Story Boat – Kyo Maclear and Rashin Kheiriyeh, Tundra, 2020
The story of refugees, of their vulnerability and courage, of the injustice of often-chaotic journey from peril to freedom, is an endless one. While young picture book readers cannot assimilate the particulars of each group’s experience in its search for a stable home, they can understand the fears of being uprooted and the joy and finding safety. In Story Boat, author Kyo Maclear and illustrator Rashin Kheiriyeh do not reduce the lives of immigrants to an easy object lesson in tolerance. Instead, they create together an incredible poetic and visual metaphor of strong and determined people, without losing sight of their individuality or the immediacy of their need for freedom. Children will identify with the book’s resilient characters on their journey towards a haven through space and time. (For more on the brilliant work of Kyo Maclear, who often teams with Julie Morstad, see here and here and here and here.)
The book opens with a line of pilgrims against a background of bare trees and flying birds. They are old and young, dressed for a harsh winter, but their origin could be a number of different locations in a globe full of the dispossessed. Maclear’s poem begins, “Here we are./ What’s that?/Well, here is…/Here is just here.”
To children, these words are not a surrealist evocation of life’s impermanence; they are just the way their world is. They have no control of their destination, and the adults with them have little more. But they do have tangible objects and sturdy dreams. An oversized teacup becomes a central image of the book. It is a homely domestic object which the children use to keep warm, “Every morning,/As things keep changing,/We sit wherever we are/And sip, sip, sip.” But an enormous version of the humble cup becomes a paradox, both a home and a vehicle, a magic carpet that alludes to both Middle Eastern and universal traditions of the fairy tale.
The children’s lives alternate between the need for some continuity and their longing for a place of safety and welcome. Both the pictures and the text reinforce this delicate tension. Their blanket is the familiar “color of apricots,” although the people surrounding them are “weary/From hoping and hurrying.” Somehow, the steady gaze of their mother feeding an infant, and the permanence of important objects, need to be enough to sustain them. Some of those objects are pencils and notebooks, implements which help them to dream and to tell a story. Dreaming is important, but so is recording their upheaval and turning it into a tale which makes sense. The transience of their tent city is transformed into meaning in a sentence, “Sometimes it’s here/just for a moment,” and the image of a community interacting as if their setting were normal. Then, just as their cup was elevated to a magic carpet, a lamp becomes a lighthouse leading them through rough seas. Fantasy and beauty take the form of flowers as ladders, allowing the children to literally rise above the chaos which surrounds them.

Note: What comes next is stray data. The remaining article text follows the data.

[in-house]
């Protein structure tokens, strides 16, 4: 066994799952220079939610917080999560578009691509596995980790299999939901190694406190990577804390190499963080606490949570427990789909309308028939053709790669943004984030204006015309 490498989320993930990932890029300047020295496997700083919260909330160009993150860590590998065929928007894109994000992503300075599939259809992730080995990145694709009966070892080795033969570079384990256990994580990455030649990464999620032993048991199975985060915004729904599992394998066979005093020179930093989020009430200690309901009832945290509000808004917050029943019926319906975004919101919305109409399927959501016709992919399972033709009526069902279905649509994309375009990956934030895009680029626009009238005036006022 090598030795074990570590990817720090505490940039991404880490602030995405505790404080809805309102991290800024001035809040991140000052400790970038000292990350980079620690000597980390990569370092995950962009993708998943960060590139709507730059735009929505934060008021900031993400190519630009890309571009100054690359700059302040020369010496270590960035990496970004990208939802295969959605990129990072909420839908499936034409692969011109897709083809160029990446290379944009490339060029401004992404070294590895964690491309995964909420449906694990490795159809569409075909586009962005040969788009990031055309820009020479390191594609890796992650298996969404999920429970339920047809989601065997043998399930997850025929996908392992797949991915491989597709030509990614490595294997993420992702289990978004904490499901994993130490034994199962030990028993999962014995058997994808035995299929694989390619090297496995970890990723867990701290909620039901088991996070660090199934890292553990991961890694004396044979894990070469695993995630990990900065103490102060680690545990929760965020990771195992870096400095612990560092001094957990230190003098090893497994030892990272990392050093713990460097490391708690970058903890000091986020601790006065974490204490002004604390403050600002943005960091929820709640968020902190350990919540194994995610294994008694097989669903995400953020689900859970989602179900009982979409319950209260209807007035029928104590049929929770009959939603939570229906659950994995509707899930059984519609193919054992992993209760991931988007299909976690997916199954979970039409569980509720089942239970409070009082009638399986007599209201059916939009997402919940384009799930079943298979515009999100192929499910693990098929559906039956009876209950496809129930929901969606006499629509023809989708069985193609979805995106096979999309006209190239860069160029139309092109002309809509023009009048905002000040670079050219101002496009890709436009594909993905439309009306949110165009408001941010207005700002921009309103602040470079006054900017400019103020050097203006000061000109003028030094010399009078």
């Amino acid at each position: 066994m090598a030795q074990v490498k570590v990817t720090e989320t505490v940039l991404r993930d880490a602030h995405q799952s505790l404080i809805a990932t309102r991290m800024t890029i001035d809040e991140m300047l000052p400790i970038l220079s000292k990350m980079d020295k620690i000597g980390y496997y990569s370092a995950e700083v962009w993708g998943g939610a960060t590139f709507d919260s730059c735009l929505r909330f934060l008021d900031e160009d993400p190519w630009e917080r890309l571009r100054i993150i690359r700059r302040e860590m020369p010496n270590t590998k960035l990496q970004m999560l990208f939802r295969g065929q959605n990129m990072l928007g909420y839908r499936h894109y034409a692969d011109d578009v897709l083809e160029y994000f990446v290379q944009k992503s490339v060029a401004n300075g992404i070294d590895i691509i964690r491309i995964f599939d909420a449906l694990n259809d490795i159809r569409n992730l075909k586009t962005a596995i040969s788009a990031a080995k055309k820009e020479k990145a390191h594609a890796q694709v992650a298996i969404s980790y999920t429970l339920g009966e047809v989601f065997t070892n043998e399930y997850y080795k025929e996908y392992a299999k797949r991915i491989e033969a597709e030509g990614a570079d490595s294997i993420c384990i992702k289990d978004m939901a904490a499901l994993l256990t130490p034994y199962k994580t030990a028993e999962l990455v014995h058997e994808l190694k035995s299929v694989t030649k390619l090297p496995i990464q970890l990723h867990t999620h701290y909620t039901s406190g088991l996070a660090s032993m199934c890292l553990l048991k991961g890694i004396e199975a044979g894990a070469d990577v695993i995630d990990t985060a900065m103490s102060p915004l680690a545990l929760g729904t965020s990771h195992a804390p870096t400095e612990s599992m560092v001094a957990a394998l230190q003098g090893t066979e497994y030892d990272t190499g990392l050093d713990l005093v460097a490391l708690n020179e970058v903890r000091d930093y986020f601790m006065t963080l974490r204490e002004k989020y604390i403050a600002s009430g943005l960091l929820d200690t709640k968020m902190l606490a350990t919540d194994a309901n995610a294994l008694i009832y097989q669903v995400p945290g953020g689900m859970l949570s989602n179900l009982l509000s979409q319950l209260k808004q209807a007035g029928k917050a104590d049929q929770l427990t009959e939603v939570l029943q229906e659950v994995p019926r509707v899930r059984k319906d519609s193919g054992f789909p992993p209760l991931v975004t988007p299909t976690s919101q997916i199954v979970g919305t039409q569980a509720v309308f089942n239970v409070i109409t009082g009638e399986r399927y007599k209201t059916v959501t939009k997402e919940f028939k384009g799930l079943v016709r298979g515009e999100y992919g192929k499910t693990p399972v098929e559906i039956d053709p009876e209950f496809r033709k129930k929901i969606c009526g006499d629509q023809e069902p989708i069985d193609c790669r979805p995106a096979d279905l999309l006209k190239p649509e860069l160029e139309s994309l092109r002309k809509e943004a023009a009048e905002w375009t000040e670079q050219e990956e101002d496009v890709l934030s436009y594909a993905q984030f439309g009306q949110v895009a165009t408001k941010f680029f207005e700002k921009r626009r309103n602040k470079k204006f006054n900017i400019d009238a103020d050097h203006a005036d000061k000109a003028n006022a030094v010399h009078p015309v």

By the time the refugees reach a village where they are helped across a dock by caring hands, readers know that both the kindness of strangers and the children’s own determination have played a role in their lives. Helpless to change the facts of their existence, they have nonetheless learned how to respond with their own narrative:
We dream and draw,
Make and play,
Search for treasure,
Find our way
Adding words to this story.
In Story Boat, finding refugee is not easy and life is governed by the kind of contingencies that are incomprehensible to children. Words can’t save their lives, but they do allow their authors to impose a kind of structure on their experience. Dreaming, drawing, searching, and waiting, are central to children’s lives, whether they are forced to leave their homes and hope for freedom, or whether they are young readers learning empathy. The unforgettable beauty and strength of Story Boat’s story make it a journey for everyone.